The Financial Select Sector SPDR (NYSEArca: XLF), the largest exchange traded fund tracking the financial services sector, and rival financial services ETFs have previously been highlighted as beneficiaries of the recently passed tax reform legislation.
Now, investors are pondering what banks will do with their increasing cash stockpiles. Capital levels at major U.S. banks are viewed as solid. Additionally, the Trump Administration’s tax reform effort is seen as a potential catalyst for the financial services sector, but it remains to be seen if that effort will come to life. Some industry observers expect the tax reform would help banks boost earnings in significant fashion.
“Banks are notching 7%-plus annual growth in capital in excess of industry needs, and many have chosen to use those funds to reward shareholders via stock repurchases and dividends,” reports Barron’s. “But some have worried that these share buybacks aren’t terribly efficient, point to low returns on investment. However, Keefe, Bruyette & Woods’ Frederick Cannon argues that these concerns are overblown.”
Deregulation could also help the financial sector improve their margins. President Donald Trump has shown its eagerness in cutting back the red tape and remove some of the post-financial crisis regulations that has stifled the industry.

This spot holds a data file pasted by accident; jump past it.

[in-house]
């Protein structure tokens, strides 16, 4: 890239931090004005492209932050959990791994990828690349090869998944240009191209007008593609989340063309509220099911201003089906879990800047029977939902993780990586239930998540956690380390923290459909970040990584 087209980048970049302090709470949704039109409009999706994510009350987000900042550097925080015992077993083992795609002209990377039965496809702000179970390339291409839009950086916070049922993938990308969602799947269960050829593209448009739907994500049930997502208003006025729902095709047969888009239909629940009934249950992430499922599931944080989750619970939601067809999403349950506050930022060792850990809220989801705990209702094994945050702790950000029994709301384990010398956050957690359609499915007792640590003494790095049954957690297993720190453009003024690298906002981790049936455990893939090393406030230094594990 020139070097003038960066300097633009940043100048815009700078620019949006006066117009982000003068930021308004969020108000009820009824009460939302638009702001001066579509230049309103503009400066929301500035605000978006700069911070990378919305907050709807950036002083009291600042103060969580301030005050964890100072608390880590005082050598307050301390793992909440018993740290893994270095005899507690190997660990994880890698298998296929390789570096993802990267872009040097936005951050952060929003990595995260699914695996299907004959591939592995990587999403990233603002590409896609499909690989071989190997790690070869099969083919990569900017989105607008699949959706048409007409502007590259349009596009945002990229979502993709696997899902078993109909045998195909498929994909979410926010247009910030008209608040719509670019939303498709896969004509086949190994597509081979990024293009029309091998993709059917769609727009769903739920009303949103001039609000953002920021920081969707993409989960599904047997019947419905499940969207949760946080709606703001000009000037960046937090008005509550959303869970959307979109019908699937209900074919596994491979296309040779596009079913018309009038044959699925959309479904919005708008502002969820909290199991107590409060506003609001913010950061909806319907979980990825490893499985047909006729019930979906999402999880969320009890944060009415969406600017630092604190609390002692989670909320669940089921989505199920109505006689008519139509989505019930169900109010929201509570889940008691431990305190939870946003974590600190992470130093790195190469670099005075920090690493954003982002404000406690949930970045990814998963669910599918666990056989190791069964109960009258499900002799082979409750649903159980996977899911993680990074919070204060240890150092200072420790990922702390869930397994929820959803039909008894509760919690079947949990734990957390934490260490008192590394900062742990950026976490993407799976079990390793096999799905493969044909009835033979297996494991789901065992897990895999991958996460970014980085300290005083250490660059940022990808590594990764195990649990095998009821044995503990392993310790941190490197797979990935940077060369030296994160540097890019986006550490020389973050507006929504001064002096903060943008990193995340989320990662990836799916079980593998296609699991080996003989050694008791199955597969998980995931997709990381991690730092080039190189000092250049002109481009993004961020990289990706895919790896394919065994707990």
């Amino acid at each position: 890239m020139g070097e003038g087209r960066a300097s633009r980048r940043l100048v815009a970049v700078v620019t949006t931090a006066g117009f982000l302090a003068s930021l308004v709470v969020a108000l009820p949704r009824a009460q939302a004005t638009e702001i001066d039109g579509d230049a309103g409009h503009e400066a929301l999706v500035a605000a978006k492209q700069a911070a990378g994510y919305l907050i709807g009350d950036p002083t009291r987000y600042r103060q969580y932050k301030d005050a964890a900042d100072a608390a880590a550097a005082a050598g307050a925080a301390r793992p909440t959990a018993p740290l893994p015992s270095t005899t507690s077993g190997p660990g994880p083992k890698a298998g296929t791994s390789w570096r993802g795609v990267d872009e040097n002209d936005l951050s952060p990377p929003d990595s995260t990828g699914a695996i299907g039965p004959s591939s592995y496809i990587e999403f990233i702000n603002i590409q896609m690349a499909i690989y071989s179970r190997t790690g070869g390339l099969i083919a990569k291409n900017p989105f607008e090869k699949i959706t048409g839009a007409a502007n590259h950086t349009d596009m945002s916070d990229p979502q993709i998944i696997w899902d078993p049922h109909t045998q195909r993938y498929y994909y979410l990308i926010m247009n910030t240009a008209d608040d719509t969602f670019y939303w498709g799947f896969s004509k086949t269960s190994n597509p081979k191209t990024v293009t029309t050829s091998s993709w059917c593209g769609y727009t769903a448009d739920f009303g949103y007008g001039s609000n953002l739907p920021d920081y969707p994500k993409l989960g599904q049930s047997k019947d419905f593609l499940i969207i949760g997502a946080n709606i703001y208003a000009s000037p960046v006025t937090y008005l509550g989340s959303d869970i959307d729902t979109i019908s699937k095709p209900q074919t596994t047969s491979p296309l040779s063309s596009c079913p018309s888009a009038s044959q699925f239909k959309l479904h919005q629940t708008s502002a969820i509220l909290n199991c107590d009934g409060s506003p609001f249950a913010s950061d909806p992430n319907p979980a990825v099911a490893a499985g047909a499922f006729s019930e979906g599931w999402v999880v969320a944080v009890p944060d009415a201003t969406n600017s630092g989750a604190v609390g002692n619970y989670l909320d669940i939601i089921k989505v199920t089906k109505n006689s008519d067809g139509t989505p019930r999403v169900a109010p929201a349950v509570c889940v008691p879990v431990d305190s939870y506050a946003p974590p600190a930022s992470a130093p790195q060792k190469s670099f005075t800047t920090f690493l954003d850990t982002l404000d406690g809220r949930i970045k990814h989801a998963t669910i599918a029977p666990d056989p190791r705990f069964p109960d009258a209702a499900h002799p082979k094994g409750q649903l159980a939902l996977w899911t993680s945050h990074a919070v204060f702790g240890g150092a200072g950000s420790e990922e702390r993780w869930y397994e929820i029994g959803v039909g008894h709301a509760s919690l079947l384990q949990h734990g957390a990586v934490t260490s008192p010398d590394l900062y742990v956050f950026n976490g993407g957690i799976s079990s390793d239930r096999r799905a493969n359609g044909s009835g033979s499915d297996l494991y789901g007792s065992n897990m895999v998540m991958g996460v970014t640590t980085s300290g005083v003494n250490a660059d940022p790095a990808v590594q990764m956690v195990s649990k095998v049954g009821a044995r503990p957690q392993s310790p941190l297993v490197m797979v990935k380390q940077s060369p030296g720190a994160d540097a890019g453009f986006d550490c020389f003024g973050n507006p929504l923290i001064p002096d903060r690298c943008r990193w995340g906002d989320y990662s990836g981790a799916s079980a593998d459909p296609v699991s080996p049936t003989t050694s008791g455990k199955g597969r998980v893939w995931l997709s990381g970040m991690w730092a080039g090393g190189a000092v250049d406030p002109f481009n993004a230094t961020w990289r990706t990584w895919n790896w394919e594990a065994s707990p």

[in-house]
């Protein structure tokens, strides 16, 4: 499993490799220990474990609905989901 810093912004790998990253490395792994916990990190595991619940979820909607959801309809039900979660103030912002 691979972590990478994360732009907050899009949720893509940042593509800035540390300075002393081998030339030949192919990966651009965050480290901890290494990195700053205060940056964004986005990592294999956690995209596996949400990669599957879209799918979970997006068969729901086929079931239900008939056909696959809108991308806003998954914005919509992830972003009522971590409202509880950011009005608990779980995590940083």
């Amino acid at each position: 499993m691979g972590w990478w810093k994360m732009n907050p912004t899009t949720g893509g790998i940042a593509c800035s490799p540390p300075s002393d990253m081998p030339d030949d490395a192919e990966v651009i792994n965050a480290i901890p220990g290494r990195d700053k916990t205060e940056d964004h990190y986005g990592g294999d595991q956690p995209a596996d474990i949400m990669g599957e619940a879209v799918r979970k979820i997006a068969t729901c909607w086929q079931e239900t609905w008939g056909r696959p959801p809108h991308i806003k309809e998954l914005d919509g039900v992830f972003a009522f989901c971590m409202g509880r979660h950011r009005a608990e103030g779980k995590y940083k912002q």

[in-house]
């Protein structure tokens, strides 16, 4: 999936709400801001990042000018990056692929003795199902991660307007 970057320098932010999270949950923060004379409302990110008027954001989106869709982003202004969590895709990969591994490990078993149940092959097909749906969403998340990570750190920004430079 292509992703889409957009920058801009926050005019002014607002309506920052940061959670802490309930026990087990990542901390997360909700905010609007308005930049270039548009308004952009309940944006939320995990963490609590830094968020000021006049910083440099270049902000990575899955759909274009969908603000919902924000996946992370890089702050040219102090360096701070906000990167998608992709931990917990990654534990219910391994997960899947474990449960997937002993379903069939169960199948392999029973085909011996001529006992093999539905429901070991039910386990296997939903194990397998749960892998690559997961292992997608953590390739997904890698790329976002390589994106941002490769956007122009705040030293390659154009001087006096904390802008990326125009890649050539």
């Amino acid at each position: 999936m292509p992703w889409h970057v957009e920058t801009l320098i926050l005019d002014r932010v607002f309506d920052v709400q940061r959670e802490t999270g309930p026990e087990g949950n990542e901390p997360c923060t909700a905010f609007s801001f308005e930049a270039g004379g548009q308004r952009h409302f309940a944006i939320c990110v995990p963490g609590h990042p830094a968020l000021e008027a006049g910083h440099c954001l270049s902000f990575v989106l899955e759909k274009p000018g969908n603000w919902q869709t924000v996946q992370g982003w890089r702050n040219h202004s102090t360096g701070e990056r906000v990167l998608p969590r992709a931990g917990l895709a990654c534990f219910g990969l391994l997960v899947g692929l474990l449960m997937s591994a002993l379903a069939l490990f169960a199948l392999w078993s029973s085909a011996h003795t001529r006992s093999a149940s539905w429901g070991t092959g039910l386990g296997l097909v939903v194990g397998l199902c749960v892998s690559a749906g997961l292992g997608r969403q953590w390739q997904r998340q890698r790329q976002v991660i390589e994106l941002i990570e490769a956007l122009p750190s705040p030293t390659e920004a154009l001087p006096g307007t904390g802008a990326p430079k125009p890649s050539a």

Meanwhile, the rising interest rate environment is also good for net interest margins for banks and more so for insurance companies. Given the latest strength in the U.S. employment data, many anticipate the Federal Reserve to hike rates at least three times this year.
“Cannon notes that a bank’s book value per share increases as long as share repurchases don’t exceed earnings. Moreover, even if a bank distributes 150% of its earnings (50% in dividends and 100% in share repurchases) while repurchasing shares at two times book value, book value per share is still maintained, assuming no growth in assets,” according to Barron’s.
Some good news for XLF and friends is that the financial services sector is widely regarded as perhaps the only sector in the U.S. that is attractively valued relative to the broader market and its own long-term averages. The financial sector valuations still look relatively cheap, compared to the broader market. The sector’s valuations are still about 25% below the average since the early 1990s.
For more information on the financial sector, visit our financial category.